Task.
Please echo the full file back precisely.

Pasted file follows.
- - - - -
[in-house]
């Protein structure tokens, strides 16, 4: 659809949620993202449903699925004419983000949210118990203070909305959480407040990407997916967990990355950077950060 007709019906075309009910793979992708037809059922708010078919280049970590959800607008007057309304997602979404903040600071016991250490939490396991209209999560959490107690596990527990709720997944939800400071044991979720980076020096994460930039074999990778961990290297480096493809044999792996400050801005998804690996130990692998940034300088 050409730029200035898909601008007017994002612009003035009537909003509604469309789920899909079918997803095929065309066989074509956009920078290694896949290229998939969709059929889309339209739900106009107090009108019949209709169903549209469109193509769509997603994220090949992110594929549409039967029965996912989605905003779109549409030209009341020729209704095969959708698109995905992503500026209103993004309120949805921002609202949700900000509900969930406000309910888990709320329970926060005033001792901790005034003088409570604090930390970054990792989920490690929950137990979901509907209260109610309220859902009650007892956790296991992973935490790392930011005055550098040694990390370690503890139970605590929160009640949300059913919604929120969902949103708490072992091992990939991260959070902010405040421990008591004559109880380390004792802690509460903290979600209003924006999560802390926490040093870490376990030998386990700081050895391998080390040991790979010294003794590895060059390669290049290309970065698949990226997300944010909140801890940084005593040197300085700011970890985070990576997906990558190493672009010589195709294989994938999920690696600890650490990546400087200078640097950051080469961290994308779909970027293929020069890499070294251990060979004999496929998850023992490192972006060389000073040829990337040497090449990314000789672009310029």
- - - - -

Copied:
[in-house]
């Protein structure tokens, strides 16, 4: 659809949620993202449903699925004419983000949210118990203070909305959480407040990407997916967990990355950077950060 007709019906075309009910793979992708037809059922708010078919280049970590959800607008007057309304997602979404903040600071016991250490939490396991209209999560959490107690596990527990709720997944939800400071044991979720980076020096994460930039074999990778961990290297480096493809044999792996400050801005998804690996130990692998940034300088 050409730029200035898909601008007017994002612009003035009537909003509604469309789920899909079918997803095929065309066989074509956009920078290694896949290229998939969709059929889309339209739900106009107090009108019949209709169903549209469109193509769509997603994220090949992110594929549409039967029965996912989605905003779109549409030209009341020729209704095969959708698109995905992503500026209103993004309120949805921002609202949700900000509900969930406000309910888990709320329970926060005033001792901790005034003088409570604090930390970054990792989920490690929950137990979901509907209260109610309220859902009650007892956790296991992973935490790392930011005055550098040694990390370690503890139970605590929160009640949300059913919604929120969902949103708490072992091992990939991260959070902010405040421990008591004559109880380390004792802690509460903290979600209003924006999560802390926490040093870490376990030998386990700081050895391998080390040991790979010294003794590895060059390669290049290309970065698949990226997300944010909140801890940084005593040197300085700011970890985070990576997906990558190493672009010589195709294989994938999920690696600890650490990546400087200078640097950051080469961290994308779909970027293929020069890499070294251990060979004999496929998850023992490192972006060389000073040829990337040497090449990314000789672009310029």